No distinction should be made between a loaded and "unloaded". If a shooter tends to put his or her finger on the trigger of a firearm and "muzzle" accidentally people or objects when a gun is visibly unloaded and clear, those inappropriate movements can be repeated unwittingly – and dangerously so – when the gun is loaded.
The Second Commandment
The weight of a trigger – either short or long in travel, either in single or double action – is always lower than the level of force that a human finger can exert even unconsciously. Most accidental discharges are caused by the joint effect of stress and lack of proper training.
The trigger of a gun is always ergonomically positioned to be easily reached by the index finger. Thus, without proper training, the bad habit of reaching the trigger right away is difficult to get rid of. A sudden moment of tension – e.g. risking to fall down after stumbling on something – will cause an uncontrollable contraction of the hand's muscles; the hand will close, and an accidental discharge will almost certainly follow.
Among the effects of stress hormons is the reduction of sensitivity on the distal parts of the body (extremities such as, precisely, fingers). As a result, the shooter can loose the feeling of the finger on the trigger and become unable to control the level of pressure exerted on the trigger itself.
A quick search on-line will return several videos showing how such accidents are quite recurring even among trained law enforcement professionals, particularly in tense situations when a dangerous individual has to be kept at gunpoint.
This essential safety rule must be assimilated by shooters as quickly as possible and implemented with the utmost care.
The Third Commandment
The third rule is easy to follow at the range, where a gun can be logically pointed only at one direction – the target on the firing line. Once at home or in other situations when handling a gun can become necessary is where things get complicated.
Theoretically speaking, there's no "safe direction" to point a gun at: in the event of an accidental discharge, there will be some degree of damage involved. The least that can happen is that we'll get a hole in the wall – or right through it.
But this rule is strongly intertwined with the others. If a gun is considered as "always loaded" and the finger doesn't reach the trigger, there will be no accidental discharges. Guns don't fire all by themselves. Even when an accidental discharge is caused by a mechanical failure or defect, it still requires some level of handling.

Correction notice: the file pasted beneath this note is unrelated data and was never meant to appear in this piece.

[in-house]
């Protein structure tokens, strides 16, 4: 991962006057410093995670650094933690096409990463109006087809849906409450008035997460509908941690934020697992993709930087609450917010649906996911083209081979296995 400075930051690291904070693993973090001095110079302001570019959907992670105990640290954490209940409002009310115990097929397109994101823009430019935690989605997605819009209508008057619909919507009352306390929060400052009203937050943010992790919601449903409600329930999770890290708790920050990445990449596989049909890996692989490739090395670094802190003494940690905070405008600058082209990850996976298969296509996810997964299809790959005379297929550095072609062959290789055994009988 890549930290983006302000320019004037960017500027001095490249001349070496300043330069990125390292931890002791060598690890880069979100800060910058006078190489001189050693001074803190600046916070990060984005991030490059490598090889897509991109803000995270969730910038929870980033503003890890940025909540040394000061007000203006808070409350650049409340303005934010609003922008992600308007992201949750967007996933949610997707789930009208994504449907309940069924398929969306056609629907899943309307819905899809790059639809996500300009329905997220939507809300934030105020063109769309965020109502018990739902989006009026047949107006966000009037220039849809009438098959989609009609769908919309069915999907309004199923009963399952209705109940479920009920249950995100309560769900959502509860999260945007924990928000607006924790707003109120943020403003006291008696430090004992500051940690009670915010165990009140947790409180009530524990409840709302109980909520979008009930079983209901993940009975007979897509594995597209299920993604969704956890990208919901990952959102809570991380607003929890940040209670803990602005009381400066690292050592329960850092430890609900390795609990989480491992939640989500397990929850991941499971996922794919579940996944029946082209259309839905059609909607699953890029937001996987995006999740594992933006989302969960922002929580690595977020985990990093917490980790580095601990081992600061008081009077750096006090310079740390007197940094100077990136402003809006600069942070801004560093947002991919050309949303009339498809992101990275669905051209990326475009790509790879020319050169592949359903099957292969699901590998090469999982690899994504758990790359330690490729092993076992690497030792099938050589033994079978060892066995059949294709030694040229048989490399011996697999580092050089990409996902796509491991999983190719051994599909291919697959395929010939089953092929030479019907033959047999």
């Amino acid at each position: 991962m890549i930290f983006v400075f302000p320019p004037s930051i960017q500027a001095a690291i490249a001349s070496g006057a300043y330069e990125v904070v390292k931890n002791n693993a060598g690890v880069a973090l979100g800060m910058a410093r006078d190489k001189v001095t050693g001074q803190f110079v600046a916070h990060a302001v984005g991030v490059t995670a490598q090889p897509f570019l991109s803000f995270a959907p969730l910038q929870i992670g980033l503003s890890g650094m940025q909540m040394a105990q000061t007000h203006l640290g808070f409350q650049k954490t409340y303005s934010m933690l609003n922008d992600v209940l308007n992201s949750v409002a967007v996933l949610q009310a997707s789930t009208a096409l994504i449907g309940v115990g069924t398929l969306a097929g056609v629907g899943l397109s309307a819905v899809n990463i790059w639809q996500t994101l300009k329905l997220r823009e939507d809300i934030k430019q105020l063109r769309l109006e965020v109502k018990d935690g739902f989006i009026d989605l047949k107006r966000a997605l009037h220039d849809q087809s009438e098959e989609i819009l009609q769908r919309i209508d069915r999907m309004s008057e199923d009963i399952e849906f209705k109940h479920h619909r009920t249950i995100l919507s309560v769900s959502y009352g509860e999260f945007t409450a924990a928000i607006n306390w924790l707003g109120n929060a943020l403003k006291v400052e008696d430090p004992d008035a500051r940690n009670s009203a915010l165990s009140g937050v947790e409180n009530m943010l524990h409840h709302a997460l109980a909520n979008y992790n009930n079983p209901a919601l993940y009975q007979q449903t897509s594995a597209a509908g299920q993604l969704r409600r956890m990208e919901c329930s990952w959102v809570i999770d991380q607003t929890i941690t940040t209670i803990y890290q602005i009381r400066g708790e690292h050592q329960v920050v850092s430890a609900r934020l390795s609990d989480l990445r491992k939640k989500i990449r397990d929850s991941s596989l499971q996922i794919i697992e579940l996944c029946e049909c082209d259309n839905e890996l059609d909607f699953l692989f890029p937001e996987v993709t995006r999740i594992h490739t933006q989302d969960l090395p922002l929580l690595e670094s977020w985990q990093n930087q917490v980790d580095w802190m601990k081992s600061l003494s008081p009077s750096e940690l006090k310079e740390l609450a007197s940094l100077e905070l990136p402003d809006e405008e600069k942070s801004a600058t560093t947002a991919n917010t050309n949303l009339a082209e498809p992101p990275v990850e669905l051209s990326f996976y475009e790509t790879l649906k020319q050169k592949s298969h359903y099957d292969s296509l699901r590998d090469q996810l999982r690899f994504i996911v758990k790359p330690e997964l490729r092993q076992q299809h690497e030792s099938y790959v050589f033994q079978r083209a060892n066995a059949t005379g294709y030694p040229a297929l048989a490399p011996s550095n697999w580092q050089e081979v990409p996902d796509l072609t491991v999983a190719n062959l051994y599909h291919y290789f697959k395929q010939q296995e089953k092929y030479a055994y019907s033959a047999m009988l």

A firearm should never be unloaded with the muzzle pointed at surfaces that could favour a ricochet – such as marble, Majolica, or porcelain fixtures.
No gun shall ever be aimed at a window. Extra caution should be paid in order NOT to point a gun at ourselves or other persons in the surroundings – EVER.
Three or more phone directory books, as thick as possible, piled up on one another, can double as an effective "DIY bullet trap" to prevent dangerous ricochets in case of an accidental discharge during loading or unloading. It will work on most pistol calibers – but not on much else.
The Fourth Commandment
Nobody would ever wants to fire a round and hit an innocent. This rule applies always, whenever we are handling a firearm – be it for hunting, sport or leisure shooting, service or defensive purposes. Home invasions take place mostly in the darkest hours of night, so keep a flashlight handy. You don't want to shoot blindly at moving shadows that could be our family members.
When out hunting, refrain from shooting at anything that moves. Always ascertain yourselves that the movement or the noise was caused by your prey before even putting your finger on the trigger.
Purchasing a firearm just because how powerful it is is a common mistake, and one to be avoided. A few readings on terminal ballistics are enough to learn that a 9mm bullet with a kinetic energy level of about 50 kilograms/meter ( ~ 490J) can bust through a modern partition wall just as easily as it can overpenetrate a human body, and still retain enough kinetic energy to injure anybody on its path.